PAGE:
I just did my first build using a lightning reso cone from Gitty and at the end found I had a problem with intonation. I laid everything out first as I always do, used a 24" scale. I was very careful to measure twice and cut once for the hole to hold the cone. All done and string it up and something is not right, intonation is off. I used a medium action since I wanted to do both slide and finger notes, it is fully fretted. I know it will go a bit sharp if the action is too high. So , to get the intonation to be correct , I had to slide the discuit/ saddle back by a bit over 1/4", so now the biscuit is not centered on the cone "nipple" like it should be but teetering on the edge. I think I will make a new biscuit/saddle on an oval shape (maybe rectangle) and screw it to the cone so it does not tip off the edge of the "nipple". I've done resonators before but never one where moving the biscuit causes a problem. I guess the moral of the story is I needed to figure in some "compensation" in my calculation of where to mount the cone on the box for my scale length.

Anyone else run into this??

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Stew Mac has a calculator that gives you the extra length you need to help intonation.
http://www.stewmac.com/FretCalculator

Cool, thanks, that looks helpful however I had to move it over 1/4" in this case, where the calc only indicated a few thousands. Prob due to my action, I also used heavy strings, maybe that makes it worse?

I was never big on a floating biscuit for a cone, thats why I use a short 1/4" dowel rod out the bottom of the biscuit plate and thru a drilled hole in the center of the cone. Then I measure the scale length from nut to biscuit saddle. That gives me spot to cut the cone hole in the lid. You can also adjust the pitch of the neck a few degree`s downward and adjust the action off the biscuit saddle.

Hi heavy strings need a longer bit added - all of my acoustics and electric guitars have slanted bridge saddles with the bass side having more compensation length than the treble side.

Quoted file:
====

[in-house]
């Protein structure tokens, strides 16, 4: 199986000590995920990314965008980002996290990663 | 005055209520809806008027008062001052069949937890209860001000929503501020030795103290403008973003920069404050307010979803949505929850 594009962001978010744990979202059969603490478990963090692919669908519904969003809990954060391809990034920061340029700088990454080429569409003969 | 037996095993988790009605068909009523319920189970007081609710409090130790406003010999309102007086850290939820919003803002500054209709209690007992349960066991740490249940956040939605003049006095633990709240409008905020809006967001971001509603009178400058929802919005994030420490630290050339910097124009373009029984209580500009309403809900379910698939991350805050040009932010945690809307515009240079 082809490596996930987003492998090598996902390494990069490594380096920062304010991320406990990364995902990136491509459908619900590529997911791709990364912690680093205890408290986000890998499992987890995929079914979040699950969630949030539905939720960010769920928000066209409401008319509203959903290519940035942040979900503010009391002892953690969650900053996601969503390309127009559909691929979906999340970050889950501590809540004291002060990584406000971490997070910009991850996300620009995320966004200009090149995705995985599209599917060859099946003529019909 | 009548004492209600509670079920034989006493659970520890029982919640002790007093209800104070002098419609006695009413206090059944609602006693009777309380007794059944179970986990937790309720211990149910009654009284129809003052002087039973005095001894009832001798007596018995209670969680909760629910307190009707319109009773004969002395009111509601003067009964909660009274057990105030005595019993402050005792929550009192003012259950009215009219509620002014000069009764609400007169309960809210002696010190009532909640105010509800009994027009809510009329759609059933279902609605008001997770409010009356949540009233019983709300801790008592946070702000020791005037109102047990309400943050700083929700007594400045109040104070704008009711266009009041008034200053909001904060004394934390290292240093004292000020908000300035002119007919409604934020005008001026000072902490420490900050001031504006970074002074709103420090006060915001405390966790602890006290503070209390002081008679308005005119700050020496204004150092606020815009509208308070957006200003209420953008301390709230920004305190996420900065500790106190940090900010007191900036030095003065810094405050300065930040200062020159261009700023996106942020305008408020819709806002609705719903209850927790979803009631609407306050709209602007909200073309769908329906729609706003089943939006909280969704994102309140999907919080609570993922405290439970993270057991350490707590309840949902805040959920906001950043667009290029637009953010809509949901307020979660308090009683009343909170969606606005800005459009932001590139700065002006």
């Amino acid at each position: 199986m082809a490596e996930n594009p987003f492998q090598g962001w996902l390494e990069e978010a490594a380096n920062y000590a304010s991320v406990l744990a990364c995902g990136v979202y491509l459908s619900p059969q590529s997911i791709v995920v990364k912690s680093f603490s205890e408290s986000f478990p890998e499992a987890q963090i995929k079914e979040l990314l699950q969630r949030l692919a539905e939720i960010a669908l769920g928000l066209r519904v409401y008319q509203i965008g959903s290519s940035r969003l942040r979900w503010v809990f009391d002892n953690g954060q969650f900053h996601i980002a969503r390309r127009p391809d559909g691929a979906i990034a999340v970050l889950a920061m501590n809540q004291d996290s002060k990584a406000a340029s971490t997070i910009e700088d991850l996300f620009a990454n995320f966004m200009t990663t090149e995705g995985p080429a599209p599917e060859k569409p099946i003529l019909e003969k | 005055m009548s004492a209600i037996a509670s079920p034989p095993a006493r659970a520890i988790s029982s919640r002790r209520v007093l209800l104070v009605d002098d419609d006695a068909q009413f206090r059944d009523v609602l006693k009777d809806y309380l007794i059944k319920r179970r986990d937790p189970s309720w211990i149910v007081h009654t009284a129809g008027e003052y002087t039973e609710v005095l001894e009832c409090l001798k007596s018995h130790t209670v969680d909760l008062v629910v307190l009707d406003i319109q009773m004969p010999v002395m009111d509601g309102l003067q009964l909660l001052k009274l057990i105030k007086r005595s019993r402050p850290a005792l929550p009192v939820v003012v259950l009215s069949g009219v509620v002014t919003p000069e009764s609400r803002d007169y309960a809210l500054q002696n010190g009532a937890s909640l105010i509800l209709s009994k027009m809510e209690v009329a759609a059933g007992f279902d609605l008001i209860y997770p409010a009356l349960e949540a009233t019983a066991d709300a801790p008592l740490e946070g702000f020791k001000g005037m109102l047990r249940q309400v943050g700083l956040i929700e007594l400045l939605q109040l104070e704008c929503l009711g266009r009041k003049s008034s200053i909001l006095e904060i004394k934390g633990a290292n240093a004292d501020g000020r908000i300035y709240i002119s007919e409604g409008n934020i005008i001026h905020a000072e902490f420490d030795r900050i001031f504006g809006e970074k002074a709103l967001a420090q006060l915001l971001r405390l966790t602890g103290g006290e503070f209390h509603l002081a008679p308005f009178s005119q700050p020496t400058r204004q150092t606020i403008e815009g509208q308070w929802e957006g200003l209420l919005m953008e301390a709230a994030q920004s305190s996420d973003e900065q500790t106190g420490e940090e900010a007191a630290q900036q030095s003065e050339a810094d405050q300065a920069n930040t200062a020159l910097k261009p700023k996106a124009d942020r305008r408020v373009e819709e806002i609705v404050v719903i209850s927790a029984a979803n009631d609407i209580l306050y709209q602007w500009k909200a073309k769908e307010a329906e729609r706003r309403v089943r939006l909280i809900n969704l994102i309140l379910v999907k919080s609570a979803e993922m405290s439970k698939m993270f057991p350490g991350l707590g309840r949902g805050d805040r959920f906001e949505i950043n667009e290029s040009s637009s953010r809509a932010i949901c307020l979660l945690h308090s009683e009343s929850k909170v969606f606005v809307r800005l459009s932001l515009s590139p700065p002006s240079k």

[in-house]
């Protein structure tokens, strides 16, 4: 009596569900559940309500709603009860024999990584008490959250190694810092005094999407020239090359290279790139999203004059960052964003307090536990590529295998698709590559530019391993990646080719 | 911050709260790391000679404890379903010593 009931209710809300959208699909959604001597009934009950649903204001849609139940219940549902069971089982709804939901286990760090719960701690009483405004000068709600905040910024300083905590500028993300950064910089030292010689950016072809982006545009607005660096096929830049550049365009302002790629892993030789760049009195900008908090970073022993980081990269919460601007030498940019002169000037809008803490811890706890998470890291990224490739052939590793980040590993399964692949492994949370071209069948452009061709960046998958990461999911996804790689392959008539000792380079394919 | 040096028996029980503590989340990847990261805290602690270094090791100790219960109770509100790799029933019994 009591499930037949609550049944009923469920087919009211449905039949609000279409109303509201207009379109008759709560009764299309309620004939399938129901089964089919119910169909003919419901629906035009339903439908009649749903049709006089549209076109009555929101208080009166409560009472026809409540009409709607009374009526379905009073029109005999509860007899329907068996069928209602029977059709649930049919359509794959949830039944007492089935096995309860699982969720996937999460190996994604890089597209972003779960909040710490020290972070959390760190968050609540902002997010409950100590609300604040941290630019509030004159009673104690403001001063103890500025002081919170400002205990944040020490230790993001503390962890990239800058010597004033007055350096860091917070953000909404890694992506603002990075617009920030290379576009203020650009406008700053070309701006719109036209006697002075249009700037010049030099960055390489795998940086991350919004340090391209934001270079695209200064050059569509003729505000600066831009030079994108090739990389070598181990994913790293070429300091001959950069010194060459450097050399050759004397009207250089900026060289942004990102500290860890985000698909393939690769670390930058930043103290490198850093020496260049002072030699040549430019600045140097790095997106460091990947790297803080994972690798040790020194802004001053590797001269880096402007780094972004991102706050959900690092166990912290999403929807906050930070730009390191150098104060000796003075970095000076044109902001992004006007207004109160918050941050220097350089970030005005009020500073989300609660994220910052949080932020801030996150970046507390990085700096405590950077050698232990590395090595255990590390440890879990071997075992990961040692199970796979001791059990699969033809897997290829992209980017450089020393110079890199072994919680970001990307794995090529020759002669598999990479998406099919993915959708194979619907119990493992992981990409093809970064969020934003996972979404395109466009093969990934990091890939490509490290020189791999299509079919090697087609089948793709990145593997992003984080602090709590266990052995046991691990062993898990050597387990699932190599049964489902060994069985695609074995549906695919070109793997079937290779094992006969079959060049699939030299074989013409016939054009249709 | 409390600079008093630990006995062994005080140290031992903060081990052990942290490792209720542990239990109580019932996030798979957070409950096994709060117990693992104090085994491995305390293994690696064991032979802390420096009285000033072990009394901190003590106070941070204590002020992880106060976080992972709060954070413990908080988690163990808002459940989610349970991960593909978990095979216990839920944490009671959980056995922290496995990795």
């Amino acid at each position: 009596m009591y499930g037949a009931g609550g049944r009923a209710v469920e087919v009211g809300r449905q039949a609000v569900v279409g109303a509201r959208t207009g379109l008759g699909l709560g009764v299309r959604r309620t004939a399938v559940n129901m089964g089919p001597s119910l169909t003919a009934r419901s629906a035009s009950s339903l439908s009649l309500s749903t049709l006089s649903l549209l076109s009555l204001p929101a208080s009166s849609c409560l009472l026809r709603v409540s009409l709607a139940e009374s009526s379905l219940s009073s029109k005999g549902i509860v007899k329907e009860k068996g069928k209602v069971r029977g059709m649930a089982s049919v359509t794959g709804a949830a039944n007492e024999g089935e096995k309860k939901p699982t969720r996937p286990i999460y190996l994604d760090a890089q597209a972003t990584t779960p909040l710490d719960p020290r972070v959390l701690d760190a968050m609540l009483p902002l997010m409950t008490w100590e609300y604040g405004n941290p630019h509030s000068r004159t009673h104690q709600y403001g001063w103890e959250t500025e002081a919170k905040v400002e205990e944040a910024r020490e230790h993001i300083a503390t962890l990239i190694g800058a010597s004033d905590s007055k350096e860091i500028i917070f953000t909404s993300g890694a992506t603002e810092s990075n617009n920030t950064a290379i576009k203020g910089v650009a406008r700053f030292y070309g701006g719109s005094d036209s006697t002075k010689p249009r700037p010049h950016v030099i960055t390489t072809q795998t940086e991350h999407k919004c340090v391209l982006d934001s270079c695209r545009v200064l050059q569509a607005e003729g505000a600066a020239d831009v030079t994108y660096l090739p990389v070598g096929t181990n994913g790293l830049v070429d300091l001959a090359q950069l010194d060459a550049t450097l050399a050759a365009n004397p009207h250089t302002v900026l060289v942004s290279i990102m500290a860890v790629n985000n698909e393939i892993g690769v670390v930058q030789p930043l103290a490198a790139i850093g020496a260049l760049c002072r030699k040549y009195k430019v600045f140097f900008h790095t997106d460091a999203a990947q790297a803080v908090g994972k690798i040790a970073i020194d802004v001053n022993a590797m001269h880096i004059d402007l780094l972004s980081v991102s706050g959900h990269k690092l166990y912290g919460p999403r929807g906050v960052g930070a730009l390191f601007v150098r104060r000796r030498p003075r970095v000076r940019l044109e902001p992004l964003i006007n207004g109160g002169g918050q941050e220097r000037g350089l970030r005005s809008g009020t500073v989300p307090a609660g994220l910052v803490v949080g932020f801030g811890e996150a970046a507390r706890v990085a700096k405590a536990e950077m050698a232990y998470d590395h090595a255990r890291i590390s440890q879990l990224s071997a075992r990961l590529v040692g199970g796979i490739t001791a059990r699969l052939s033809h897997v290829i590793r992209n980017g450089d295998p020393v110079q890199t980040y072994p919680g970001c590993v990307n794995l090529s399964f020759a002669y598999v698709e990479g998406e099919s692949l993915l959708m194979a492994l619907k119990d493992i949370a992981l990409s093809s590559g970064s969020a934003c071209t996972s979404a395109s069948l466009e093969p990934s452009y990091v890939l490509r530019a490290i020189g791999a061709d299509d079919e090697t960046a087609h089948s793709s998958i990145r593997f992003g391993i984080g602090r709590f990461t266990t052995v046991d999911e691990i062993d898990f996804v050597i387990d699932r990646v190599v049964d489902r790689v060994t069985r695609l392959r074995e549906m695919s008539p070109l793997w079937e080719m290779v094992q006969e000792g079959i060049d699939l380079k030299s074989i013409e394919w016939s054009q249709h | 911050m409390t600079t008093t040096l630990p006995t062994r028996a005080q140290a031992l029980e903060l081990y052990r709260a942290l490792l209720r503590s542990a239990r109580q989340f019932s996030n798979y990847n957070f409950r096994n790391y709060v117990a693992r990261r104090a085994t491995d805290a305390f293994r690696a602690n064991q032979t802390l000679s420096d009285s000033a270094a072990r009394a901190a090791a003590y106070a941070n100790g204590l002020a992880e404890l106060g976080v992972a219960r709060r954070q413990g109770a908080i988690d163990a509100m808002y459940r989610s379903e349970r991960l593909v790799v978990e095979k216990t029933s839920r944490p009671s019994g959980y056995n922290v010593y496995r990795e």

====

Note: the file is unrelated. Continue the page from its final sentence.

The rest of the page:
You'll also notice, the height of the action can also change the intonation, when I was adjusting my last builds action, I had to re-adjust the bridge placement each time. Now I know it wasn't a res, but the same applies. I'm building a res as well, I have the Thunder cone, but I'm making a bolt on neck, and I was thinking of making the neck slightly adjustable by a 1/4" so I can compensate for the intonation, but was thinking, instead of sliding the biscuit forwards or backwards, you should be able to just turn it on axis(rotate counter clockwise), as usually the high string is set more forward than the low pitch, and the middle would stay where it is as usually needed.

Yep, I do turn it so there is longer space on the bass side. The thing I did not anticipate is the area on the cone that you can move around on is very small. When I slide the biscuit back far enough to get intonation, 2/3 of it is now in the air, no longer in contact with the cone.I've not run into it before because of the kind of reso, like a dog dish for example , has a pretty large flat area to move the bridge around on, not the case here. I'm sure I will end up lowering the action a bit, which will help. In this case "the middle would stay where it is" is no good cause where it is is about 1/4" from where it SHOULD be....

I have actually had the problem before....just remove the strings and tail piec, and  loosen the screws on the cone and slide it back just  a bit, if you have not made the cone hole so big there should be a 1/4 inch to sldie the hole cone back....you might need to take the cone out and on the back part of the body round out the hole so the cone can go back a bit, you only need to move it a liitle

Um, that is a good idea, though it will leave screw holes in the top where the cone was first mounted(I'm not using a cover, yet). I think I'll leave the cone a come up with a "cantilever" bridge.

Well, thanks for the heads up, not sure what everyone else has been doing to this point, but I may mount the neck temporarily fretless, wind a couple strings, then mark each fret position with a tuner, might cut down on the amount of adjustment needed at the biscuit

I play "Red Dog's"...problem averted!

Well that's just cheating, having someone else build it for you lol...how ya doing Beetle?

Hi, I'm thinking that with such a short scale the strings would have less tension on them anyway, so heavier strings would be needed [to allow for slide playing] and may not cause as much intonation problems as you may think, depending on the action of course.

I also  think I would fret the neck, string up the guitar [two outside strings will do] and with a tuner available, slide  a  saddle [with the action height desired] along the top until tuner shows the sweet spot.

It works, its what I do. But maybe a bit late now. Soooo, if your frets are correct I'd go for the "move the whole cone solution".

Cheers Taff

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